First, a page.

By Ward Shope
I don’t know about you, but the Shopes can be easily persuaded to watch a movie “based on a true story.” It sounds authentic, real. On the other hand, there probably should be some sort of rating system that tells you how close the actual story is to the movie’s story. Frequently when you “google” the event, there’s a love interest who doesn’t exist, an imagined crisis, or the story is out of order. “Based on a true story” might not be so authentic after all.
When I was younger and more naïve about myself, I used to think I had a pretty good story. At times I would even imagine what sort of music would be playing in the background or how to move the story along. Of course, part of the appeal of this movie was that I would get to tell it on my terms, editing it in the way that I wanted. To top it off, I would be the star—of course played by someone else with more rugged good looks.
While not everyone has aspirations to appear on the silver screen, we all struggle to tell our stories. We are extremely empathetic to our own weaknesses, often play up our victimization by circumstances (and by others), and are “forgetful” of all the things that show the darker side of our motives and actions. Every editor knows what to cut out or downplay to sell the story, and we are practiced salespeople when it comes to our own stories.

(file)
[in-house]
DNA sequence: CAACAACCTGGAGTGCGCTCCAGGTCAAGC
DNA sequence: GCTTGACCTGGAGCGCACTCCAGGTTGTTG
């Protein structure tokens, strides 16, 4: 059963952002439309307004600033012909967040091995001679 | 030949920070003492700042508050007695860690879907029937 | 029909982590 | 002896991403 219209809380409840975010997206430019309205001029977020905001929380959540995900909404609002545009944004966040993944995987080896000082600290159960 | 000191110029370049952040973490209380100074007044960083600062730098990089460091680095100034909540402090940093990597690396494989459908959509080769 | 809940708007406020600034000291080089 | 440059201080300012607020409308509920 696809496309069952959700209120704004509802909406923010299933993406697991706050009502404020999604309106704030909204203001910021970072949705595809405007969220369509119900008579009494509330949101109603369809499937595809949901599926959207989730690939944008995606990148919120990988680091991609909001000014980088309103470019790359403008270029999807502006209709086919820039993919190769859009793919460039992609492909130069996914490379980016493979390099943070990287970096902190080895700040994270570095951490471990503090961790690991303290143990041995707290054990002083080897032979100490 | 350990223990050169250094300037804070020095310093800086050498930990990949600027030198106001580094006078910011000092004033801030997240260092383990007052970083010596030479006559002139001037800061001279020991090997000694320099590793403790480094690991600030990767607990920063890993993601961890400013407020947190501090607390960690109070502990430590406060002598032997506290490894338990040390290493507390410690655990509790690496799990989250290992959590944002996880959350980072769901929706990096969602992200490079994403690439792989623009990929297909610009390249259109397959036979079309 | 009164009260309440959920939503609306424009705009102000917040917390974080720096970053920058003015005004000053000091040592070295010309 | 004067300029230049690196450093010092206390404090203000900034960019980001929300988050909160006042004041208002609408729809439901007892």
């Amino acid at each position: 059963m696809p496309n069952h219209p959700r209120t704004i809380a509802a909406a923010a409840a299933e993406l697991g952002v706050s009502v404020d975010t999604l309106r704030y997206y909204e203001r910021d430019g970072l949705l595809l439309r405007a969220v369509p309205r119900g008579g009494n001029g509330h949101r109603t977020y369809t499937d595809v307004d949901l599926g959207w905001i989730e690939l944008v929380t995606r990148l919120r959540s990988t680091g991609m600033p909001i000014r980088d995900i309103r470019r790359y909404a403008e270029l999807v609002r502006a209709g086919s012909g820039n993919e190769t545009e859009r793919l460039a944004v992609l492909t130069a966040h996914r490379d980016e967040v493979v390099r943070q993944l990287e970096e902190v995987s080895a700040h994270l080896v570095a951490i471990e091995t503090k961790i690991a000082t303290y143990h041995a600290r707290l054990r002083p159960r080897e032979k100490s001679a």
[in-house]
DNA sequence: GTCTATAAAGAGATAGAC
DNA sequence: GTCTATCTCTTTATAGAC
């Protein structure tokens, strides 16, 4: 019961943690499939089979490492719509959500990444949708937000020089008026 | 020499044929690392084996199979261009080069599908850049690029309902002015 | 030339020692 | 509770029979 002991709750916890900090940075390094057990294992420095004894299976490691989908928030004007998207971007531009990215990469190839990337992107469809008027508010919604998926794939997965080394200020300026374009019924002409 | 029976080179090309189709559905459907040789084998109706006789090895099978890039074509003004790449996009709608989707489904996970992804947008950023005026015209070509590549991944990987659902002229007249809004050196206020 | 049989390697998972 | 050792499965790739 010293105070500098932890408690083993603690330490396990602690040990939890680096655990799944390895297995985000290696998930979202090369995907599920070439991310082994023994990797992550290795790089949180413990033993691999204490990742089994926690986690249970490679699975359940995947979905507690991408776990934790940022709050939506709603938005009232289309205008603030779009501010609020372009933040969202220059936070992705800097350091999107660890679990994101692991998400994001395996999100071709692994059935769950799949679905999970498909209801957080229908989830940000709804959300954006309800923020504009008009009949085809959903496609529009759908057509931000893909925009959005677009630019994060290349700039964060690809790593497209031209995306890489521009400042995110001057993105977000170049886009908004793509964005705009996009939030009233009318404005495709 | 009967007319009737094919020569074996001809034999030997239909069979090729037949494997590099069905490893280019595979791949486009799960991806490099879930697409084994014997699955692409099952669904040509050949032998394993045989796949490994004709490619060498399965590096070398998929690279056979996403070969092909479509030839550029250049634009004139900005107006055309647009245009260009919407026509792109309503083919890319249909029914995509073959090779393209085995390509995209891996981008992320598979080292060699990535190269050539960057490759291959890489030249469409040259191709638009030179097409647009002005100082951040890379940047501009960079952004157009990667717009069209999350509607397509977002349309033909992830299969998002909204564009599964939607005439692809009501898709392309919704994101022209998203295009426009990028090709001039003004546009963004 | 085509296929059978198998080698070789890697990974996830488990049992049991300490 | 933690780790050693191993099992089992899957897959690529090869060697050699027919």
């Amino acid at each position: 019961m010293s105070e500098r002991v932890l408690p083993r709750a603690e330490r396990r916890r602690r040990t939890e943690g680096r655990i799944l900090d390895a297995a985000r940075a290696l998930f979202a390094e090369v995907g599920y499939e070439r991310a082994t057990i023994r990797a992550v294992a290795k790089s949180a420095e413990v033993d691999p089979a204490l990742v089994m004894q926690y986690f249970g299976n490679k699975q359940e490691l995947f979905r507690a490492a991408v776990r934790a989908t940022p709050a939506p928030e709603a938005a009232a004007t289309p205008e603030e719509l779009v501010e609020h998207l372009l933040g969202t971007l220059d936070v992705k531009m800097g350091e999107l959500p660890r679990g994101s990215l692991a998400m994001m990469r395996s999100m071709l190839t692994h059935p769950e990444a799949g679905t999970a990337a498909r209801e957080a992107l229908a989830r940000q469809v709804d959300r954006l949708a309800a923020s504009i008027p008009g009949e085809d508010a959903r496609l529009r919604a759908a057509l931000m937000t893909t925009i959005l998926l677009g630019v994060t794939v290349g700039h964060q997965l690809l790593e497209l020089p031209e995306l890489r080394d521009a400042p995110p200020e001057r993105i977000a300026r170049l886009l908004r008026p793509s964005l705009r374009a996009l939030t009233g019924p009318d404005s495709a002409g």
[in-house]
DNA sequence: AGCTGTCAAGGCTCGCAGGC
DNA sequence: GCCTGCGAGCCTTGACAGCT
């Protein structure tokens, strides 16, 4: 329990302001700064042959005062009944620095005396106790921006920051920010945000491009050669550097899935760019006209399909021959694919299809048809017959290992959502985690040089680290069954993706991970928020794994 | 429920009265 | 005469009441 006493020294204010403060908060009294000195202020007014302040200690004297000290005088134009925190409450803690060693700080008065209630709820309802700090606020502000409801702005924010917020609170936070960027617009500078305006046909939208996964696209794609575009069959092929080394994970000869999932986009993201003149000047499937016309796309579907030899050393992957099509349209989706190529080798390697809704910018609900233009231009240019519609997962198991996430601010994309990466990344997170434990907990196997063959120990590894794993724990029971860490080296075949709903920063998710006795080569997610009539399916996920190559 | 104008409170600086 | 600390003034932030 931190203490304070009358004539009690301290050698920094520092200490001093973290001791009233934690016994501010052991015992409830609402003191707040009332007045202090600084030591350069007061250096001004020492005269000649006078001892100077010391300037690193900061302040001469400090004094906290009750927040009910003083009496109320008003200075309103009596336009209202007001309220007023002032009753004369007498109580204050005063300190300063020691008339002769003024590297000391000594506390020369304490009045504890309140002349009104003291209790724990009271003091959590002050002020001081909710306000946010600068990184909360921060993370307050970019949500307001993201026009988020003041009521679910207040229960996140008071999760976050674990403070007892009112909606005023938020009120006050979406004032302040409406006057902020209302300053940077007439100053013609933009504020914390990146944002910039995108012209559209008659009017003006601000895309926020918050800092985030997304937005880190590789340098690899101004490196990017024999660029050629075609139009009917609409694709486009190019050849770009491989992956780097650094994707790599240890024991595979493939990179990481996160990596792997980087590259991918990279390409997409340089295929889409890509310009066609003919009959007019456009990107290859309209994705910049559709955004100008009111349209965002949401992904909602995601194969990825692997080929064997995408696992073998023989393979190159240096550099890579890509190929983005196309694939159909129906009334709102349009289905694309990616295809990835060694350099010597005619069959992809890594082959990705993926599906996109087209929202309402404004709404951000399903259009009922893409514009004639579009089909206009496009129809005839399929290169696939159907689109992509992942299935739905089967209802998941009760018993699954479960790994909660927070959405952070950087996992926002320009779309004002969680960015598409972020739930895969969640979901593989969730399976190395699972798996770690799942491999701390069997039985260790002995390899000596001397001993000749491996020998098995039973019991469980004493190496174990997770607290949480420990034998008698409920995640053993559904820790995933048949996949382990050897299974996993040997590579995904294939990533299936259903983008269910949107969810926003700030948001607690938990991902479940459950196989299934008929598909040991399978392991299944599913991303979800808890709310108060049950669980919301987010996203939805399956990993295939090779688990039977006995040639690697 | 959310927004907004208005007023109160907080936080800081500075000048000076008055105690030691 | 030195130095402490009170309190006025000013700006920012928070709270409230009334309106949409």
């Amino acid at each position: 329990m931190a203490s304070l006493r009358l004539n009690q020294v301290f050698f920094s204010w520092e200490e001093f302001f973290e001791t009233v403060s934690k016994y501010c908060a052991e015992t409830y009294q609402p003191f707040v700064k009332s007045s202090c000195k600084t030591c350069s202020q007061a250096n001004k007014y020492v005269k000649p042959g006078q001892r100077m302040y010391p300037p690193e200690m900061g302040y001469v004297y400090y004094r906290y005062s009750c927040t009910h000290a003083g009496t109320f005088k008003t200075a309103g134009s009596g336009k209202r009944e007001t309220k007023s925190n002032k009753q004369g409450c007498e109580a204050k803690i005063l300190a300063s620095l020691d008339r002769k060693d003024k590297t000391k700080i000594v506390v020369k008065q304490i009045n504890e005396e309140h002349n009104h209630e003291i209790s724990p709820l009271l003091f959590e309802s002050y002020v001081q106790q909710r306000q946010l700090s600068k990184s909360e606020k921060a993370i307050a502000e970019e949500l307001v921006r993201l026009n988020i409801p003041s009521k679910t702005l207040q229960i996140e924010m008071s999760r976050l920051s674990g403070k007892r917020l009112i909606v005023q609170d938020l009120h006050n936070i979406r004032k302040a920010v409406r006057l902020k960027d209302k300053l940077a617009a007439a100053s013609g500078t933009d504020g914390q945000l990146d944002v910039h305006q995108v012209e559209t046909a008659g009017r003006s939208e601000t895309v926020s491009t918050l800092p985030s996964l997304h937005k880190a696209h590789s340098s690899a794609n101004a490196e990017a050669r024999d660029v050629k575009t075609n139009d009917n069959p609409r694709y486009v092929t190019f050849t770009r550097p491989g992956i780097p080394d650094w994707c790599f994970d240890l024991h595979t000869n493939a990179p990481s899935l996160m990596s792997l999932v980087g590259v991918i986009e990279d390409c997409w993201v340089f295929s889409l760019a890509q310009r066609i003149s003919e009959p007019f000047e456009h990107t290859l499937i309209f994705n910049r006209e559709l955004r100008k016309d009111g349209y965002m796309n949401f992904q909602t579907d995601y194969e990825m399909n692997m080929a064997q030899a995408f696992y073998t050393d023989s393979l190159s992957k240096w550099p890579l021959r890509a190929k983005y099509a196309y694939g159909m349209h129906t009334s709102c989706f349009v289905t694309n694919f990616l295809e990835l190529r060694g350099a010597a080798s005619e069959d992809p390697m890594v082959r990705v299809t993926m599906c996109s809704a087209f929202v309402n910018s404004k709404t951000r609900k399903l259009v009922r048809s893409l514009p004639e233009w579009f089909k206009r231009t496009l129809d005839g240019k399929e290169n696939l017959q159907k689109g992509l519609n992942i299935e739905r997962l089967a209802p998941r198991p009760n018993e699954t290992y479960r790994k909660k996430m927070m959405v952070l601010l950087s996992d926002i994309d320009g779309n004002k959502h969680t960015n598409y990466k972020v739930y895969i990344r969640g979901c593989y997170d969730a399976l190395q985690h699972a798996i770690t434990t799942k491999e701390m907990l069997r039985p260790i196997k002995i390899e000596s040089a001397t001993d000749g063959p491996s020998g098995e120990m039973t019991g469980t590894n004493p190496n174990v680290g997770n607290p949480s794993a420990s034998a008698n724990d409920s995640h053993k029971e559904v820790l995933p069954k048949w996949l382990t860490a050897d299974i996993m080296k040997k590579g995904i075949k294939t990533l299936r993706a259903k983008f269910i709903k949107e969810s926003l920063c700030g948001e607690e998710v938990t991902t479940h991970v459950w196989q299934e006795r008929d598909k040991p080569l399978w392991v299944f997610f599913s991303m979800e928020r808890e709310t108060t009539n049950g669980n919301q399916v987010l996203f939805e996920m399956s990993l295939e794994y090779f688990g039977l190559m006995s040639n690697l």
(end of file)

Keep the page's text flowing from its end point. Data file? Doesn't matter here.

Of course, other people also want to tell our stories. Sometimes we call that gossip. Sometimes we are the villains of their story. While a really good friend often is a co-conspirator in our pleasing fiction, others are less infatuated with us and may know our sins better than we. So how loosely do any of us base our stories on truth?
Our current sermon series on the story of the Bible is a corrective to any of the stories we want to tell about ourselves—or others, for that matter. While it traces our pedigree to God’s magnificent and creative power, it also chronicles our fall and the addictive nature with which we share our stories our way. Adam and Eve’s fig (fib?) telling when God confronts them in Eden is just the beginning to the far more sophisticated hiding and blaming we participate in today. Even the longing to have our story told—by us and others—is probably a symptom of the habitual self-idolatry we suffer from.
After all, our story is a bit role in God’s story. And so it should be. He is the one who creates, redeems, and provides a hope for the future for us and our world. If He uses us to reveal part of His story, it is a privilege and honor. The fact that God in Jesus would come to the earth to give us a permanent role in His story is an ultimate grace and should make me quick to tell His story and forgetful of my own. My real story is based on His True story and only He can tell it faithfully.
10 But by the grace of God I am what I am, and his grace toward me was not in vain. On the contrary, I worked harder than any of them, though it was not I, but the grace of God that is with me. (1 Corinthians 15:10)